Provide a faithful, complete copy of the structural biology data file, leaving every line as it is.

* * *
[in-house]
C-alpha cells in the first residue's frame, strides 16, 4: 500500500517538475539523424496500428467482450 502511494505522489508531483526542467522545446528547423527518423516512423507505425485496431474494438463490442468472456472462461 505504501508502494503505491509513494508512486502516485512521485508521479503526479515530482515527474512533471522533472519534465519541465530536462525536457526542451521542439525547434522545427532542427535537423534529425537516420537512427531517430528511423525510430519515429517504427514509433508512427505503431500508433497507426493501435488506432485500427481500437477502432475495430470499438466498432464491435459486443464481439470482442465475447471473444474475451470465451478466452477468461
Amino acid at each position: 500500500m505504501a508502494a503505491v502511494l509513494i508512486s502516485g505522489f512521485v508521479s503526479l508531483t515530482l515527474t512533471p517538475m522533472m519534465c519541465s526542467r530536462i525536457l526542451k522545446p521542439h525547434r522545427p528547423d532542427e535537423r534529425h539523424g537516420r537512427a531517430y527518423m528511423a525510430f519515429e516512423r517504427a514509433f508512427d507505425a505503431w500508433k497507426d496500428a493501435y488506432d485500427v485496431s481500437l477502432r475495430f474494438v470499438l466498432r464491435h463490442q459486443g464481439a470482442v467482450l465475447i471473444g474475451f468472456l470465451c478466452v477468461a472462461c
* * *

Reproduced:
[in-house]
C-alpha cells in the first residue's frame, strides 16, 4: 500500500517538475539523424496500428467482450 502511494505522489508531483526542467522545446528547423527518423516512423507505425485496431474494438463490442468472456472462461 505504501508502494503505491509513494508512486502516485512521485508521479503526479515530482515527474512533471522533472519534465519541465530536462525536457526542451521542439525547434522545427532542427535537423534529425537516420537512427531517430528511423525510430519515429517504427514509433508512427505503431500508433497507426493501435488506432485500427481500437477502432475495430470499438466498432464491435459486443464481439470482442465475447471473444474475451470465451478466452477468461
Amino acid at each position: 500500500m505504501a508502494a503505491v502511494l509513494i508512486s502516485g505522489f512521485v508521479s503526479l508531483t515530482l515527474t512533471p517538475m522533472m519534465c519541465s526542467r530536462i525536457l526542451k522545446p521542439h525547434r522545427p528547423d532542427e535537423r534529425h539523424g537516420r537512427a531517430y527518423m528511423a525510430f519515429e516512423r517504427a514509433f508512427d507505425a505503431w500508433k497507426d496500428a493501435y488506432d485500427v485496431s481500437l477502432r475495430f474494438v470499438l466498432r464491435h463490442q459486443g464481439a470482442v467482450l465475447i471473444g474475451f468472456l470465451c478466452v477468461a472462461c